Eco-hydrologic services of Swiss rivers and catchments under climate and landuse scenarios
SNF no. 315230_173206
The main objective of the SWATCH21 project is to improve our understanding of and to model hydrologic ecosystem services (supply and demand) at the catchment level on the one hand, and aquatic biodiversity at the river scale on the other hand. The hydrological and ecological models obtained are used to confront the outcomes of climate and landuse change scenarios against multiple policy targets for the 21st century. In 2016, the Hydrology Division of the federal Office of the Environment has launched a new focus area to establish a platform for knowledge sharing between researchers and end users in the area of climate change and hydrology. Anticipating on some (not all) of the conclusions of this future synthesis, the SWATCH21 project aims at filling some of the expected gaps:
- Switzerland is a data-rich country but the data needed to assess hydrologic services and biodiversity is long and difficult to gather;
- The impact of glacier and snow melting on hydrological services is not well understood;
- The provision of hydrologic services from river catchments has not been assessed across Switzerland;
- The impacts of expected environmental changes on river species diversity at the Swiss scale has not been explored; and
- The capacity to address multi-sectorial policy targets is weak.
In order to address these scientific gaps we defined six main research questions:
- How can we improve the access to input data for hydrological and ecological modeling?
- What is the role of glacier and snow in modifying the hydrological services?
- How can we best assess hydrologic services supplies and demands with the available data and tools?
- What will be the impact of the main hydrologic changes on species diversity in rivers?
- Can we meet the targets of multi-sectorial river-related policies under different climate and landuse scenarios?
- How detailed do ES data and models need to be to answer relevant policy questions?
The general organization of the work program flows logically from the research gaps and questions from the creation of a spatial data infrastructure to facilitate the use and reuse of initial condition data (Task 1), into the integration of a glacier and snow melt model with a hydrological model (Task 2), followed by hydrologic ES modeling (Task 3), river species distribution modeling (Task 4), then the analyses of the impacts of climate and landuse scenarios on policy targets linked to specific ES and biodiversity indicators (Task 5), and throughout the project the development of a Application Programming Interface connecting the input data with the different pieces of software to automate the production of the SWATCH21 outputs (Task 6). SWATCH21 will provide an integrated solution to access, share, process, model and deliberate on hydrologic ecosystems services. State-of-the-art models will be selected, compared and improved to model different ecosystems and their services.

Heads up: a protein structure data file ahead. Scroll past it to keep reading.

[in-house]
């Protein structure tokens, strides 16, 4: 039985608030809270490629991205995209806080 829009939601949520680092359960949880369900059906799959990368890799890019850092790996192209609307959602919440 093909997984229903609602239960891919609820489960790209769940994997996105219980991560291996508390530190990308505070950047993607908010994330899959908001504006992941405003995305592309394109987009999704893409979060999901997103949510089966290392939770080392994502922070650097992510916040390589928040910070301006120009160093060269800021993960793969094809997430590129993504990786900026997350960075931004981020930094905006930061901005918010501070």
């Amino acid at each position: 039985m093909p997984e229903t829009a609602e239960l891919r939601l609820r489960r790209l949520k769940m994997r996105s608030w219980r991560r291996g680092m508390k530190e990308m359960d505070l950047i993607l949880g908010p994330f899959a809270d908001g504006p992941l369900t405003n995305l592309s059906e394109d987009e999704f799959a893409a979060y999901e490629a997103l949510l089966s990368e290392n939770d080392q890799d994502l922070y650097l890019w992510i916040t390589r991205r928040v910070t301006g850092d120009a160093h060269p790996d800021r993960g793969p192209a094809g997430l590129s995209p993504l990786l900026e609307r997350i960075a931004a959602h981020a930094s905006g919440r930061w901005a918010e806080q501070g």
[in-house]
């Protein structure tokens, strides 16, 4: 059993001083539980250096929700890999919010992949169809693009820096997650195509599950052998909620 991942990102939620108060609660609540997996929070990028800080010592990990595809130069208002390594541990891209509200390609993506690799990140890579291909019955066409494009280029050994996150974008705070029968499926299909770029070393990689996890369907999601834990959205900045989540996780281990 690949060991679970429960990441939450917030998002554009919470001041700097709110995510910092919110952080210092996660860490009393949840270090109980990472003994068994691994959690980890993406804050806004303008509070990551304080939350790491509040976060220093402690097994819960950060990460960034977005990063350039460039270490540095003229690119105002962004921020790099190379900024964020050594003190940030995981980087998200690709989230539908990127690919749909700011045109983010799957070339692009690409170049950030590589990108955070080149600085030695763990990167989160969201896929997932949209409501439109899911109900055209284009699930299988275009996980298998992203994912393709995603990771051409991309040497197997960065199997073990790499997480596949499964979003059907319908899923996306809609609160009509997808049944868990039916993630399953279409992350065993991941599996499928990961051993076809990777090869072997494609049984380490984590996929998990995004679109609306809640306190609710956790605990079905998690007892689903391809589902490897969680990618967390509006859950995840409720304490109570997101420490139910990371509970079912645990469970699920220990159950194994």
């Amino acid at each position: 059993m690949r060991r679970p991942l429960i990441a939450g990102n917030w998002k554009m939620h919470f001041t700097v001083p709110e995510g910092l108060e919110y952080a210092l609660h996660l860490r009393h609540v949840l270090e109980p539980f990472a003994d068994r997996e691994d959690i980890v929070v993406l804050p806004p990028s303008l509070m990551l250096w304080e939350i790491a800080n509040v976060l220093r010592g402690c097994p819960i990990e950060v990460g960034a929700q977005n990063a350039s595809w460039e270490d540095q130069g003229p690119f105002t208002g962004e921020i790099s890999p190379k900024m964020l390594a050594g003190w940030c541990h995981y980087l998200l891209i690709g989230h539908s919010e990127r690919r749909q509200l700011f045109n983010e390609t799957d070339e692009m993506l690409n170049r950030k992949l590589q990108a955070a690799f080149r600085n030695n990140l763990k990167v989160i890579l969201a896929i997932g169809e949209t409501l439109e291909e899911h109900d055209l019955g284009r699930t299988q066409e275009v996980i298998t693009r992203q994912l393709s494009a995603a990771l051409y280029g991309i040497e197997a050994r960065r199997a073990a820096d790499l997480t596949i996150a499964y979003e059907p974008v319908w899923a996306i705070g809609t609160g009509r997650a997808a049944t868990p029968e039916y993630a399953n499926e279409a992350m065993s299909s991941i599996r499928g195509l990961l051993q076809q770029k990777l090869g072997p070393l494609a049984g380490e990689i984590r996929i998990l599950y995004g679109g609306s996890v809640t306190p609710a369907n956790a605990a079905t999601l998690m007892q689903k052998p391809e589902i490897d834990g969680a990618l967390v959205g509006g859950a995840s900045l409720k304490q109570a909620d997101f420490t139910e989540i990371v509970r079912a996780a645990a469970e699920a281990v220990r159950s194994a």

The main outputs of the project will be high-impact scientific publications, as well as many new datasets made available to describe Swiss rivers hydrology, their predicted biodiversity and the related assessment of ecosystem services in terms of provisioning services (e.g. water resources), regulating services (e.g. nutrient, sediment and flood water retention), and cultural services (e.g. biodiversity, recreation). The main outcome of the project will be to improve the feasibility of integrated evidenced-based water policy in the future. A broader project incorporating social scientists, economists, geographers and energy experts has been prepared around a Climate-Water-Energy-Ecosystem Nexus approach. This second project will be submitted as a Sinergia SNF interdisciplinary project once the eco-hydrological basis will be hopefully funded through this first phase of project.